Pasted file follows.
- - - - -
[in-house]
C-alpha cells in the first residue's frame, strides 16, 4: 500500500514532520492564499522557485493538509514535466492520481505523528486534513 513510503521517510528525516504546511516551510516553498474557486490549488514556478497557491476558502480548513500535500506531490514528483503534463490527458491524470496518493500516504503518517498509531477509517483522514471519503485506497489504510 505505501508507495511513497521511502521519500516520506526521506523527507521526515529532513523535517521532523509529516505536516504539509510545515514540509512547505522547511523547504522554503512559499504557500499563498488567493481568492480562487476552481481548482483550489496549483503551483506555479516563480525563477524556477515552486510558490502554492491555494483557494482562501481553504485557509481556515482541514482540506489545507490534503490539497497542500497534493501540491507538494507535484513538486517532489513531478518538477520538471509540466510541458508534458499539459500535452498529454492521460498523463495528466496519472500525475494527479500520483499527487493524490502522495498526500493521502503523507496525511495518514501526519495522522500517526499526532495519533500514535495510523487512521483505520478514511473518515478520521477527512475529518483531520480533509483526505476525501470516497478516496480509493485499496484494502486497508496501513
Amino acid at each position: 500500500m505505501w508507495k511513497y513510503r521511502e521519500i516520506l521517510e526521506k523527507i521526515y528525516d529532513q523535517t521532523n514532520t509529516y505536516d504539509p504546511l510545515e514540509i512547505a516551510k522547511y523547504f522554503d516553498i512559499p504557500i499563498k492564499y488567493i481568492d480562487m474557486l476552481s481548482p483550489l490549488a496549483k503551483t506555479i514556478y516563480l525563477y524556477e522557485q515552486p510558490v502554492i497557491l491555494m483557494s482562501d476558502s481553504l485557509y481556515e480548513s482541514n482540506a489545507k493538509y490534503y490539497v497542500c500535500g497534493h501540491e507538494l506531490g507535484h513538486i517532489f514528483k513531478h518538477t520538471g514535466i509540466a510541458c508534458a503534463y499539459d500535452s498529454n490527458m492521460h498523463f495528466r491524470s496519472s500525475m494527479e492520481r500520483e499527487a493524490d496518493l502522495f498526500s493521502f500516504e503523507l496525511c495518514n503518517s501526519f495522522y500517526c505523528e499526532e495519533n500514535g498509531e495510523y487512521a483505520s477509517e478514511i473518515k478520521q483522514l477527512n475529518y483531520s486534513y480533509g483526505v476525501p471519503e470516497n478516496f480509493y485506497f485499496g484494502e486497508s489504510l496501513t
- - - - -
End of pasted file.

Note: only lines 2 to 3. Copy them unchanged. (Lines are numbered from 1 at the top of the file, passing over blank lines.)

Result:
C-alpha cells in the first residue's frame, strides 16, 4: 500500500514532520492564499522557485493538509514535466492520481505523528486534513 513510503521517510528525516504546511516551510516553498474557486490549488514556478497557491476558502480548513500535500506531490514528483503534463490527458491524470496518493500516504503518517498509531477509517483522514471519503485506497489504510 505505501508507495511513497521511502521519500516520506526521506523527507521526515529532513523535517521532523509529516505536516504539509510545515514540509512547505522547511523547504522554503512559499504557500499563498488567493481568492480562487476552481481548482483550489496549483503551483506555479516563480525563477524556477515552486510558490502554492491555494483557494482562501481553504485557509481556515482541514482540506489545507490534503490539497497542500497534493501540491507538494507535484513538486517532489513531478518538477520538471509540466510541458508534458499539459500535452498529454492521460498523463495528466496519472500525475494527479500520483499527487493524490502522495498526500493521502503523507496525511495518514501526519495522522500517526499526532495519533500514535495510523487512521483505520478514511473518515478520521477527512475529518483531520480533509483526505476525501470516497478516496480509493485499496484494502486497508496501513
Amino acid at each position: 500500500m505505501w508507495k511513497y513510503r521511502e521519500i516520506l521517510e526521506k523527507i521526515y528525516d529532513q523535517t521532523n514532520t509529516y505536516d504539509p504546511l510545515e514540509i512547505a516551510k522547511y523547504f522554503d516553498i512559499p504557500i499563498k492564499y488567493i481568492d480562487m474557486l476552481s481548482p483550489l490549488a496549483k503551483t506555479i514556478y516563480l525563477y524556477e522557485q515552486p510558490v502554492i497557491l491555494m483557494s482562501d476558502s481553504l485557509y481556515e480548513s482541514n482540506a489545507k493538509y490534503y490539497v497542500c500535500g497534493h501540491e507538494l506531490g507535484h513538486i517532489f514528483k513531478h518538477t520538471g514535466i509540466a510541458c508534458a503534463y499539459d500535452s498529454n490527458m492521460h498523463f495528466r491524470s496519472s500525475m494527479e492520481r500520483e499527487a493524490d496518493l502522495f498526500s493521502f500516504e503523507l496525511c495518514n503518517s501526519f495522522y500517526c505523528e499526532e495519533n500514535g498509531e495510523y487512521a483505520s477509517e478514511i473518515k478520521q483522514l477527512n475529518y483531520s486534513y480533509g483526505v476525501p471519503e470516497n478516496f480509493y485506497f485499496g484494502e486497508s489504510l496501513t